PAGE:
How To File a Complaint

Effective October 18, 2021, there will be a temporary moratorium on the review of new professional review cases. The National Office will accept complaints and date them upon receipt. However, for administrative reasons, all time frames for additional steps in the professional review process will be postponed through the beginning of February 2022. We apologize for any inconvenience and look forward to continuing with your request in February 2022.

Many states have licensure laws that provide an avenue for filing a complaint of unprofessional conduct. You may consider filing a complaint with the social work licensing board in your state during the professional review moratorium.

Note: This moratorium does not impact professional review cases already in progress.

How to Complete and Submit a Request

1. Important! Find out if the social worker is a member of NASW

Contact our office via email at with ONLY the following information:

  • First and last name of the social worker
  • Date of alleged violation(s)
  • City and state where the violation(s) occurred

Please send only one email. Do NOT include any attachments. The Office of Ethics and Professional Review (OEPR) will respond within fourteen (14) business days.

2. Once you have verified that the person is a member, please proceed with these next steps. Download and review the following:

3. Request technical assistance, if needed.

The Office of Ethics and Professional Review (OEPR) can provide guidance and technical assistance throughout the professional review process. However, the OEPR cannot advocate on the Complainant’s or Respondent’s behalf.

Technical assistance is not required in order to file a complaint, and there are no fees associated with the use of this assistance.

4. Complete the Request for Professional Review Form

Download the Request for Professional Review Form and complete the form in its entirety. A 3-page maximum Statement of Issue is to accompany the RPR.

  1. That statement must cite the specific standards of the NASW’s Code of Ethics that were allegedly violated.
  2. It must include a list of and a detailed description of materials to be used that will support the allegations.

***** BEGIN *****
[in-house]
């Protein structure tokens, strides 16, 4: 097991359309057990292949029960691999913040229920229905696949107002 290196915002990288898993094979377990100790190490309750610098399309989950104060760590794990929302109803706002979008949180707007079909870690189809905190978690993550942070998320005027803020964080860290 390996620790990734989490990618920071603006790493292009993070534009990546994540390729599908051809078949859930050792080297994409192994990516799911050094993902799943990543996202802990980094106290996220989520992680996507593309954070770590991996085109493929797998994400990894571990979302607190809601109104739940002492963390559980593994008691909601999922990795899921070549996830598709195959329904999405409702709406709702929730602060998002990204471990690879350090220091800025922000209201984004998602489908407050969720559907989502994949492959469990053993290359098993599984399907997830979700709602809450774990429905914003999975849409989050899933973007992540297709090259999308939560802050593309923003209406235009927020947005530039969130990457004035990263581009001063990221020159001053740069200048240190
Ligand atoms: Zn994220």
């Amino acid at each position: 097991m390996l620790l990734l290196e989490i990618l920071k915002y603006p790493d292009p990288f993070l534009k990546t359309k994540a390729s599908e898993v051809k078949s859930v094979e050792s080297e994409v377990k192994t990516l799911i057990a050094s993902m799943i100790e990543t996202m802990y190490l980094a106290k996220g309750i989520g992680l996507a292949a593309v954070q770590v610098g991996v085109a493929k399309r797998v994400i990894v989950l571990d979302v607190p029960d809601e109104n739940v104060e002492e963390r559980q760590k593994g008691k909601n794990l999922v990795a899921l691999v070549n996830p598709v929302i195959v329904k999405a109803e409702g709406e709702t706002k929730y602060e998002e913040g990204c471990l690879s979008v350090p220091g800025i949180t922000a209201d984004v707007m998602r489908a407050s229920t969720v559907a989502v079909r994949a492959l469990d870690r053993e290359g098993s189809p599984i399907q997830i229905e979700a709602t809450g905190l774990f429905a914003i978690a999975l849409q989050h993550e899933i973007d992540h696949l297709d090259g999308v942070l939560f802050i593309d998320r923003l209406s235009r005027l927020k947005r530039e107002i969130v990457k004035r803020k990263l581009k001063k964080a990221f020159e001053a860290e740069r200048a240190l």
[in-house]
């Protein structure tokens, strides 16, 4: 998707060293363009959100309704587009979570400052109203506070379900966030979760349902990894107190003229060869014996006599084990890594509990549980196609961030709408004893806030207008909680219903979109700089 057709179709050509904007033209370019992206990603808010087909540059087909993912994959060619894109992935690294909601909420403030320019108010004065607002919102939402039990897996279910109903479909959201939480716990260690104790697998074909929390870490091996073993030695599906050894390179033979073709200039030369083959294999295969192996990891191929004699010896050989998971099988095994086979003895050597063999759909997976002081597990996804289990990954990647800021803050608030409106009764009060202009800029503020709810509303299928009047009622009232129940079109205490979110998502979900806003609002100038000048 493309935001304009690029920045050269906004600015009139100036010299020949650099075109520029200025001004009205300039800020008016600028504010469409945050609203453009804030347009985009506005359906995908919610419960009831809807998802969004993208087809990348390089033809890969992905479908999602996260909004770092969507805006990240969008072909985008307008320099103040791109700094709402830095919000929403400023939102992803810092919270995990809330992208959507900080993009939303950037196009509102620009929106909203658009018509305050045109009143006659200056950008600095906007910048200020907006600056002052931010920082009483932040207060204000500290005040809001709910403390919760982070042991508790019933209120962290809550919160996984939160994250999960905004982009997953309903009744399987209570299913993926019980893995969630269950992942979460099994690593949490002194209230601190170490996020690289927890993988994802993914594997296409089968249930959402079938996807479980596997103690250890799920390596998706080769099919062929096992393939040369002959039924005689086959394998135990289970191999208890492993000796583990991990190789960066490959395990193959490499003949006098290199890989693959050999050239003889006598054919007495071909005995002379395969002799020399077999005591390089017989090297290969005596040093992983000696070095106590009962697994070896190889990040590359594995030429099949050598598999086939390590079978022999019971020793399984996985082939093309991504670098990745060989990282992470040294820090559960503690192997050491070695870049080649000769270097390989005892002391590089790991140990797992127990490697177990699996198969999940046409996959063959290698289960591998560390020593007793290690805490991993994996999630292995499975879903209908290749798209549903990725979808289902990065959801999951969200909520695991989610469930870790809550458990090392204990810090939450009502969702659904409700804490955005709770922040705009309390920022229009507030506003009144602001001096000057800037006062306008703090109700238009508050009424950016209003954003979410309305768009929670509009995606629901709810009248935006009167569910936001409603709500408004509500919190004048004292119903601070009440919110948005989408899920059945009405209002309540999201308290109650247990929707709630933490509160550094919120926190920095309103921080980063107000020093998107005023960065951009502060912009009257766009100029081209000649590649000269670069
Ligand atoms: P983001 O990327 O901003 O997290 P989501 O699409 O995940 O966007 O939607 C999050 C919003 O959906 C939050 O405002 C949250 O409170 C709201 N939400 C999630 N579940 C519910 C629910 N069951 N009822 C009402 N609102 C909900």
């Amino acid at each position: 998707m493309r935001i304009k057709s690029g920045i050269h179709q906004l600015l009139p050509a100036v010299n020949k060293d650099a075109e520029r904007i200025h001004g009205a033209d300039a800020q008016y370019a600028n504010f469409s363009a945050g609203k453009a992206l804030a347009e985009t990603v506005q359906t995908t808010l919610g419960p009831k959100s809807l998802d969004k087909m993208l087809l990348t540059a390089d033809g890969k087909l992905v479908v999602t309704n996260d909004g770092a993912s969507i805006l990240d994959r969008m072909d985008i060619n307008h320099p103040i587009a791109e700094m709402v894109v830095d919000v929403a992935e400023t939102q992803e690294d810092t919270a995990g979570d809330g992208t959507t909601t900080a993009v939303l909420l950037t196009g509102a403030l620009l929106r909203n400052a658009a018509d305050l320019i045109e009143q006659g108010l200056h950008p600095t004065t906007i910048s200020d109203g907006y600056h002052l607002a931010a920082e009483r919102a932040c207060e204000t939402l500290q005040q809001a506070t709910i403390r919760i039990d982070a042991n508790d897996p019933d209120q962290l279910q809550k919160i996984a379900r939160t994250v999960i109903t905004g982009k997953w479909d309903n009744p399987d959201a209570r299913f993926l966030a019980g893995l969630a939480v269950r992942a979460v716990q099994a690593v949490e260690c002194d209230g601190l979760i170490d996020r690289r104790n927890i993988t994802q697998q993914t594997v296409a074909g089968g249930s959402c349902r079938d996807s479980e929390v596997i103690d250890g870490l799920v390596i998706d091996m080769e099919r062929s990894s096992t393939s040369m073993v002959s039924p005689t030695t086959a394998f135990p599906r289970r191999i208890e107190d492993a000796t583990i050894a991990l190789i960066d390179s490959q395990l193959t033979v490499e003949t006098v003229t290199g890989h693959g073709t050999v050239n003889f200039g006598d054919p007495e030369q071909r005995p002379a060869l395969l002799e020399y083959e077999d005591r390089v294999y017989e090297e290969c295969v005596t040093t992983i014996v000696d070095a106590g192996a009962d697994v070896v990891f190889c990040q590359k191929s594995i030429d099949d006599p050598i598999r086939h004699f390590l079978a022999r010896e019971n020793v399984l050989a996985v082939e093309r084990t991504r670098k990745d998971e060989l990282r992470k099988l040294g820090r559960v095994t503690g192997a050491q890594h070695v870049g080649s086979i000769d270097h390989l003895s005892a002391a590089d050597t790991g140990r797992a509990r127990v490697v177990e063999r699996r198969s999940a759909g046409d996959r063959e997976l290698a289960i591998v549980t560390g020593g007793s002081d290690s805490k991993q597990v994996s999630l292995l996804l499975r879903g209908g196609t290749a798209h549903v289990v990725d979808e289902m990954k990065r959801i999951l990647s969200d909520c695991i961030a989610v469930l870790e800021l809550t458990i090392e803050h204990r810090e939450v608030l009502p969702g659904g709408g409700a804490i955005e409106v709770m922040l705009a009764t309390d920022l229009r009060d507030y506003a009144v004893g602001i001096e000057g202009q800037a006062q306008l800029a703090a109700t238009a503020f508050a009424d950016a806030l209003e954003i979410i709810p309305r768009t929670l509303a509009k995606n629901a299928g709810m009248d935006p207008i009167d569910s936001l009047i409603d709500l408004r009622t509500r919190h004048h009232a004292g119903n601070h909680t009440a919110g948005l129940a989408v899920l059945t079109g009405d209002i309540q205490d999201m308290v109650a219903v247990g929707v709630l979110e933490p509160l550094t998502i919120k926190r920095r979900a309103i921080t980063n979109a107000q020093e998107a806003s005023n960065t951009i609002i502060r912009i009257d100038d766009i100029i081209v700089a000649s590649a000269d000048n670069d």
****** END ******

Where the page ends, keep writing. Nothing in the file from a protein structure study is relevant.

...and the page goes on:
3. It must include a list of intended sources of evidence, and (if applicable)
  4. It must include the status of any legal action underway related to the matter.

Unless specified in the Procedures, please do not submit any additional documentation.

For guidance, please refer to Chapter 1 of the Procedures; “Who May File an RPR,” and “How to File an RPR,” and Chapter 4 of the Procedures; “Criteria for Acceptance”.

Complete the NASW Professional Review Confidentiality Pledge/Statement of Understanding form located on pages fifty-seven (57) and fifty-eight (58) of the Procedures, in its entirety. This form is a requirement for an RPR to be considered.

If the alleged misconduct occurred more than one (1) year (12 months) ago.  You will need to complete a Time Limits Waiver (TLW) form located on pages seventy-one (71) and seventy-two (72) of the Procedures, in its entirety. TLWs must be approved by the National Ethics Committee (NEC) prior to the RPR being reviewed by the NEC Intake Subcommittee. An approved time limits waiver may extend the time limit for submitting an RPR for up to one (1) additional year from the time that the alleged unethical conduct occurred. This requirement will result in a delay of consideration of the RPR for acceptance.

Once all the necessary forms are complete, please email your RPR packet to Attn: NEC Intake Subcommittee.

The named Respondent will have 14 business days to respond to the RPR. Please note whether the Respondent chooses to respond to the RPR or not, the professional review process will proceed.

Next Steps

5. Review

The Intake Subcommittee of the National Ethics Committee (NEC) will review the RPR in order to determine if the criteria for acceptance have been met.

6. Mediation or adjudication

If the RPR is accepted for review, the NEC Intake Subcommittee will determine whether the matter will be referred to mediation or adjudication.

Mediation: a collaborative problem-solving process in which a neutral third party guides a discussion intended to aid the parties in the dispute define the issues, obtain relevant information, and generate reasonable options for resolution.

Mediation is a conflict resolution process that is valued both as an element of social work practice and as a way to resolve grievances related to violations of ethics. Because mediation is a conflict resolution process in which the participants themselves decide on the outcome, NASW does not determine whether specific violations of the NASW Code of Ethics have or have not occurred.

Adjudication: the process of determining whether a professional action is in violation of the NASW Code of Ethics. When a RPR is referred for adjudication, a hearing is held to determine if the social worker’s action was indeed a violation of the Code. A report of the Hearing Panel’s conclusions is issued, and any appropriate recommendations are made.

7. Email any additional questions about the professional review process to the OEPR at